CALGARY, FEB. 18 -- He fell again. Speed skater Dan Jansen seemed home free tonight, and in contention for the medal fate helped snatch away four days earlier, only to tumble on a straightaway near the finish of the men's 1,000 meters.

Having gone faster than his previous competitors through 200 and 600 meters, the top-rated U.S. sprinter spun out of control after appearing to catch an outside blade on the ice. As he had in the 500 Sunday, hours after the death of his sister to leukemia, Jansen threw up his hands in bafflement and frustration.

"I came out of that turn at 600 meters and felt very, very strong in the backstretch," the 22-year-old Jansen said. "I felt like I was still accelerating. I put my right skate down and it caught the outer edge.

"I'm not sure what I thought. I couldn't believe it."

Later, American teammate Eric Flaim stumbled just enough near the end of his heat in the 1,000 to also drop out of contention for a medal.

Unfortunate as their performances were, Jansen and Flaim at least got to the starting line. The top United States woman skier, Pam Fletcher, did not, suffering a broken leg this morning during practice for the downhill.

Those three pieces of ill fortune dramatized the dark side of once-in-a-lifetime sport at the highest level -- and put into vivid perspective the falling hopes for U.S. athletes in these Games.

Neither Americans nor the U.S. team dreamed of dominance. Still, no one imagined there would be more threats of legal action (three) by U.S. athletes than medals after six days of competition.

As anticipated, the medal count starts with the Soviet Union, which had three golds and nine medals after most of today's events; the United States -- with one precious medal (bronze) -- is tied for eighth place, behind, among other countries, Finland.

There are about 19 million skiers in the United States; that's more than three times the entire population of Finland.

With approximately $90 million available -- much of it from the profits of the 1984 Los Angeles Games -- for direct support of athletes in 34 sports the last four years, many people this week are asking why the United States hasn't made more strides in its overall Olympic sports program?

"Coming in," said Robert H. Helmick, president of the U.S. Olympic Committee, "we recognized that many of the older competitors were cycling out of their sports and we would have a number of young people.

"Look at the hockey team. The Russians {during a 7-5 victory Wednesday night} had a lot of players from the 1980 team {which an overachieving U.S. team upset}. I had people coming up to me saying those kids made them proud to be Americans."

Still, some athletes are wondering what it takes to get domestic backing.

"We can't get support because we don't do well internationally," said cross-country skier Leslie Thompson. "So hardly anyone stays with the team more than two or three years."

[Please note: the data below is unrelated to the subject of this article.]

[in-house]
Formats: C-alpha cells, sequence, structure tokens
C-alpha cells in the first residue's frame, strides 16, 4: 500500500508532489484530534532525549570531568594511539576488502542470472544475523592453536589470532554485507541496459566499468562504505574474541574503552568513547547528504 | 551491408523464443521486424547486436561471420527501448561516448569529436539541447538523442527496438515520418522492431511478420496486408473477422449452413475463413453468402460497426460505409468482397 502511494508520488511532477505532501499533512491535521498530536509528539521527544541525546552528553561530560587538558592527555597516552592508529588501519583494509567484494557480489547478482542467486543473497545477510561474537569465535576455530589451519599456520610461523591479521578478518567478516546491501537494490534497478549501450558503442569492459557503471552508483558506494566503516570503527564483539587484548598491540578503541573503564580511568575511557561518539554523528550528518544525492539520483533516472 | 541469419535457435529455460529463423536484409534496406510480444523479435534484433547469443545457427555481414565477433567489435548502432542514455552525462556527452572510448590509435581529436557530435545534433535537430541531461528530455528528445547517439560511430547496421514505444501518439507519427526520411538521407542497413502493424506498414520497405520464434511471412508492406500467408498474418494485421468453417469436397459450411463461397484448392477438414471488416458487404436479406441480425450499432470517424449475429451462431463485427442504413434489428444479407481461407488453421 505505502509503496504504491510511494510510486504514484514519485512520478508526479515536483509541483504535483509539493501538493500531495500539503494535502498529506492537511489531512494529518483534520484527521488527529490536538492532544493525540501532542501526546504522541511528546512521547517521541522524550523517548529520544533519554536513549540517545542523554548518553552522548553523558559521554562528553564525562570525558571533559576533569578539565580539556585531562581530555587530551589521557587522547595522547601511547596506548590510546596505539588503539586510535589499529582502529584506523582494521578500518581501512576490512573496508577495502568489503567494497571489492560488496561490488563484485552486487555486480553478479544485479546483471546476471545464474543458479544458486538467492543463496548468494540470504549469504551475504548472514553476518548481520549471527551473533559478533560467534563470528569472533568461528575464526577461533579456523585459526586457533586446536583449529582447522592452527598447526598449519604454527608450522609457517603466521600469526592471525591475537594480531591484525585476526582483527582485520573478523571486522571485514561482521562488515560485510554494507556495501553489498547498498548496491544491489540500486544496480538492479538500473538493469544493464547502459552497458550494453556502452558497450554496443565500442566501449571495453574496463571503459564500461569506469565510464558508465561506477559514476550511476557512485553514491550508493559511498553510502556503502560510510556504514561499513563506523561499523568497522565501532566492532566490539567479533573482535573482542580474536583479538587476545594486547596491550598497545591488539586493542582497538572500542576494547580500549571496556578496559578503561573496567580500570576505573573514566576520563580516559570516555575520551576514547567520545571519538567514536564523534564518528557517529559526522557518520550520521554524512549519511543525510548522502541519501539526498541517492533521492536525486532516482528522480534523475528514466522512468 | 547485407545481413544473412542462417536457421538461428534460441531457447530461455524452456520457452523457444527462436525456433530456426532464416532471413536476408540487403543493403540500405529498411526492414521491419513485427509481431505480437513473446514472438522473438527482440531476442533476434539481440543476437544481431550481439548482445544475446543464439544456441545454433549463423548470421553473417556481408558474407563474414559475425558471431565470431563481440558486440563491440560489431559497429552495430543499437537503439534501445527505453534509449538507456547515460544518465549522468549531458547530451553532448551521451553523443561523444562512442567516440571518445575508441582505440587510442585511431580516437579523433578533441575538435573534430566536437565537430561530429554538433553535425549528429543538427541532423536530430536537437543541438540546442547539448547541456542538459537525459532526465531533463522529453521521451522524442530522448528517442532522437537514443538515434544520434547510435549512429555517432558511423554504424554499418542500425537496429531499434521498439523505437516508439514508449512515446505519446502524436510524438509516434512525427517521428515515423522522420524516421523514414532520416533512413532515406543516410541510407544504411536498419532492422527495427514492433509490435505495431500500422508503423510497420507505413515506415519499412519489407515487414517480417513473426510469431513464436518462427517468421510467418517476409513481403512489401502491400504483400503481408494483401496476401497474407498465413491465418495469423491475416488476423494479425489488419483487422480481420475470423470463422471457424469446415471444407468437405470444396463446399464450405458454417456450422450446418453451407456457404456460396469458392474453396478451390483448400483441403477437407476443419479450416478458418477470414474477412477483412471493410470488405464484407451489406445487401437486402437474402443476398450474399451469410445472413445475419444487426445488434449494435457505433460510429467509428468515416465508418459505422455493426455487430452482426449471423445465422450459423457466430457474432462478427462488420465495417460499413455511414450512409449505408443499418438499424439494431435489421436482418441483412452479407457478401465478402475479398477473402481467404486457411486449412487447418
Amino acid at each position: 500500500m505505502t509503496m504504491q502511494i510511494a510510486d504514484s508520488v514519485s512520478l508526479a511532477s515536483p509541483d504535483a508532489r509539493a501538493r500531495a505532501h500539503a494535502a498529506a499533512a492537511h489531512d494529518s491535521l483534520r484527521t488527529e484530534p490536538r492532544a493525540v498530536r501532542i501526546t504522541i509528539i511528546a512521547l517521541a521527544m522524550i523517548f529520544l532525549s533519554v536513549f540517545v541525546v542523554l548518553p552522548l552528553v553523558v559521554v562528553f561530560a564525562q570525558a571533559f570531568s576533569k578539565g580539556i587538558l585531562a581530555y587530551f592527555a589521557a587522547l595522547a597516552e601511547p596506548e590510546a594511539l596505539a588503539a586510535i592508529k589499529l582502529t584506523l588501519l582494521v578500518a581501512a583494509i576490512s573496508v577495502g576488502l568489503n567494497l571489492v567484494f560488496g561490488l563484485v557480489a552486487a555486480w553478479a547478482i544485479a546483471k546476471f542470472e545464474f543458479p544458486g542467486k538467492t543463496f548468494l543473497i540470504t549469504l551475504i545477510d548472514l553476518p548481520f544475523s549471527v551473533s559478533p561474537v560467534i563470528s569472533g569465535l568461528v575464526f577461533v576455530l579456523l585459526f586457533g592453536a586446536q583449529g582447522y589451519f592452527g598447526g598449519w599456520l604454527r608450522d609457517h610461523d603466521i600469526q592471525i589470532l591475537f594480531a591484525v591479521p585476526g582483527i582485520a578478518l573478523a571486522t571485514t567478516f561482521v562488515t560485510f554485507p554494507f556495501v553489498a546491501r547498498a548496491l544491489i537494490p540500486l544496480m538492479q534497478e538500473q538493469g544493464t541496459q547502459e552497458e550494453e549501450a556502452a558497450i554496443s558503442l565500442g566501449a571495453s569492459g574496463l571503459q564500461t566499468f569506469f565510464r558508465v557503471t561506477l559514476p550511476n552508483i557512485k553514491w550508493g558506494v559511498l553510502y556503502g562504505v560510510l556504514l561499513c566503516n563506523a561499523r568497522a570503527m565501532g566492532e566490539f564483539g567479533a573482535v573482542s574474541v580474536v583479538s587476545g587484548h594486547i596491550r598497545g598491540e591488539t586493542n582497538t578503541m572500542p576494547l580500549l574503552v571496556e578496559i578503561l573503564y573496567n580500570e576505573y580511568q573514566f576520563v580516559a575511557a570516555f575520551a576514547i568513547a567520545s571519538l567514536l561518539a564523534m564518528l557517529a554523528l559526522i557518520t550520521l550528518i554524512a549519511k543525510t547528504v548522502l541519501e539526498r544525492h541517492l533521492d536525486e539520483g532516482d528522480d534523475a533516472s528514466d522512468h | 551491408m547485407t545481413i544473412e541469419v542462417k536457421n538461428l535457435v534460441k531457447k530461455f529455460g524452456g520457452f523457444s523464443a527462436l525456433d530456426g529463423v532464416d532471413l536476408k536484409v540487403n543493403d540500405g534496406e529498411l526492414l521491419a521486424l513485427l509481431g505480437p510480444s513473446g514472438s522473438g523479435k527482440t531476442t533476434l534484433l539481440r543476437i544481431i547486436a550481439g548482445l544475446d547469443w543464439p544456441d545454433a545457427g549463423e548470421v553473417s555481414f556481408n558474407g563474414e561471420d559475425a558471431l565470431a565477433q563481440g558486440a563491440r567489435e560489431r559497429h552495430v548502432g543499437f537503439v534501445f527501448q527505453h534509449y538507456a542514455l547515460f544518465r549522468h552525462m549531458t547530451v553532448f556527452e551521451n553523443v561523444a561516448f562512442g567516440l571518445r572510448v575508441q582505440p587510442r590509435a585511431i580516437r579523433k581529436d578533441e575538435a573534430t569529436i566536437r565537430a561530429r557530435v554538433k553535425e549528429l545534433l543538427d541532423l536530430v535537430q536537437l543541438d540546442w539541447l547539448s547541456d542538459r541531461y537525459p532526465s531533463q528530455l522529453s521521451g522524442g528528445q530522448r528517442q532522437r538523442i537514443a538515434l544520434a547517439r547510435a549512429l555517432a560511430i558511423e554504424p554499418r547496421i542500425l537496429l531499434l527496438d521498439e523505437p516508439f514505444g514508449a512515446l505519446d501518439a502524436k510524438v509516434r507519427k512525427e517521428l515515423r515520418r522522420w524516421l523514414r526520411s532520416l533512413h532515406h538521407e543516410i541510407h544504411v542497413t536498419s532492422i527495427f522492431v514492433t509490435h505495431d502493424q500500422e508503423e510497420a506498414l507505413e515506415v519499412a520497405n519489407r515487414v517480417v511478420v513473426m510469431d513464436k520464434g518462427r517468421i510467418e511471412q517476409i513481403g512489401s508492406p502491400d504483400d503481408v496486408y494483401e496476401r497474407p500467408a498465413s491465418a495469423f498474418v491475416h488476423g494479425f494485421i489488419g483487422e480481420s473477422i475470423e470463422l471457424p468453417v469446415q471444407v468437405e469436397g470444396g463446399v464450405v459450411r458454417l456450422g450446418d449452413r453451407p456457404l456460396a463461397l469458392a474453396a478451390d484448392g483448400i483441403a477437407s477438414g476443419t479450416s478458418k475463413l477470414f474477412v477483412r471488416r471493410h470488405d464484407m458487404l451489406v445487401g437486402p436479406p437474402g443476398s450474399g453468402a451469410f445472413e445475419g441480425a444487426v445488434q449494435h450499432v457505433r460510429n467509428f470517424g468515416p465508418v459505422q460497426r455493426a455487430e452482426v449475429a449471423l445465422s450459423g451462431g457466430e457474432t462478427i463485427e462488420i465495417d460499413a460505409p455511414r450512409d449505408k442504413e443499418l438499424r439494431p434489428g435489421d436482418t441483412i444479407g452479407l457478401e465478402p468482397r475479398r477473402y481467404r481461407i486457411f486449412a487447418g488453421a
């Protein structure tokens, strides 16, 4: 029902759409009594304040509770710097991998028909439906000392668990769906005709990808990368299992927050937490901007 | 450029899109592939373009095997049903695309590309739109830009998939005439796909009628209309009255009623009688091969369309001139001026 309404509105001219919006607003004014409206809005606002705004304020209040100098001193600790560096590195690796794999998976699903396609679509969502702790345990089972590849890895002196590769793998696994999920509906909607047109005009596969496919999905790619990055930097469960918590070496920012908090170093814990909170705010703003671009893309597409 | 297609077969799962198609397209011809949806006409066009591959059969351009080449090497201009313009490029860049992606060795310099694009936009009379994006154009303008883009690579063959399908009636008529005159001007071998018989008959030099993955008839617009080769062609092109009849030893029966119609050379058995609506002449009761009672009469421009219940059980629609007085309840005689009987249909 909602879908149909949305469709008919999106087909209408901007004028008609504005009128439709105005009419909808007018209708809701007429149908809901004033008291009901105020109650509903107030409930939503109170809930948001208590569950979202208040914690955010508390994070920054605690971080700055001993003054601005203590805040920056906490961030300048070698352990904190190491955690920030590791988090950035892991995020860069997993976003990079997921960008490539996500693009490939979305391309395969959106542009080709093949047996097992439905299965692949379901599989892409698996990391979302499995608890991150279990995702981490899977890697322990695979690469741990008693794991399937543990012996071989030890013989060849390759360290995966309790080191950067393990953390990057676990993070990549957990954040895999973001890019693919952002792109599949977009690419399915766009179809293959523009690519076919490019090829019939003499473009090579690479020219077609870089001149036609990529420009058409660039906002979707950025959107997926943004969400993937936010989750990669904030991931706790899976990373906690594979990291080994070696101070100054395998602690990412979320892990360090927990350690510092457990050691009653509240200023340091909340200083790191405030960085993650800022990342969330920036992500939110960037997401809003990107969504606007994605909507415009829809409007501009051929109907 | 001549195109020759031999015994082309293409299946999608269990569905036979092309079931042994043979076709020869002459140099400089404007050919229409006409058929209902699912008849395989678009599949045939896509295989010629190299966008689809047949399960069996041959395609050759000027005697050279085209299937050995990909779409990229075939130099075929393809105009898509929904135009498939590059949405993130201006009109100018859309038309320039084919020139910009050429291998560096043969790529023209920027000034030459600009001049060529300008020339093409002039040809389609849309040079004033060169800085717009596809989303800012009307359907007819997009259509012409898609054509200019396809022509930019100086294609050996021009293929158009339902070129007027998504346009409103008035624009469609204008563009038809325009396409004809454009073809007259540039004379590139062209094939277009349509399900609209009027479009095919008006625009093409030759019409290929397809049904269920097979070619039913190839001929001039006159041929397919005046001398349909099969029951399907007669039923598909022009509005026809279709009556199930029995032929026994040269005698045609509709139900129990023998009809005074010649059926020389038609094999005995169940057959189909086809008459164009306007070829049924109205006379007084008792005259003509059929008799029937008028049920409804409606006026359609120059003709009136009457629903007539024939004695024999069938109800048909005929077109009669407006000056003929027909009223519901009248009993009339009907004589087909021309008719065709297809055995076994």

Helmick said that $7,653,370 has been made available to seven winter sports governing bodies the last four years, including $3,022,056 in 1988.

U.S. amateur sports officials and athletes complain about lack of attention by Americans for all but a few weeks before and during each Olympics. They complain about progress not being applauded when it actually occurs -- and cite today as an example.

Bonny Warner, of Mt. Baldy, Calif., finished sixth in luge, the best performance by an American woman in Olympic history. It will be properly celebrated.

In a non-Olympic year, 1986, a four-man U.S. bobsled team driven by Matt Roy stunned the high-tech East Germans in a World Cup event -- and earned no more than a brief mention on the back pages of most American sports sections.

A major reason for the success of foreign countries in the Winter Olympics, many feel, is that so many sports are foreign to Americans. Lots of our best athletes dream of glory in baseball and U.S. football. These are sports few people in the rest of the world follow.

"There's a difference in athletic philosophies," said the general manager of the U.S. hockey team, Art Berglund. "If we had some of those great big {football} guys, maybe we'd have a stronger team."

In some of the sports comes concern about style (hockey), substance (speed skating and bobsledding) and misfortune (women's alpine skiing, speed skating).

Many of the best U.S. performances in recent Winter Games have been from speed skaters; the boundaries of U.S. speed skating are pretty much the same as those of West Allis, Wis.

Biathlete Lyle Nelson was reared in an Idaho mill town. After school, he and other children would be bused to nearby ski slopes and instructed on the various disciplines.

Facilities still are a major problem, most U.S. officials said.

"Throughout all our cities all over the country," Helmick said, "we have basketball courts, playing fields and gymnasiums. We have only one bobsled run, one luge run, two speed skating tracks. Our plan for the future is to increase those."

U.S. speed skaters have been troubled by controversy (those threats of legal action), Nick Thometz's not being able to regain full strength after a mysterious blood ailment in December and Jansen's misfortune.

The dissension centered around the selection process, with four team members challenging the selections by new coach Mike Crowe at 1,000 and 1,500 meters.

That and bickering by bobsledders over the addition of pro football player Willie Gault have not put these sports in a flattering light.

The issues for hockey include the player pool and the playing strategy chosen by coach Dave Peterson.

"We're making progress in lots of sports," said Dr. Charles Dillman, USOC director of sports science. "We just haven't advanced yet to the medal level."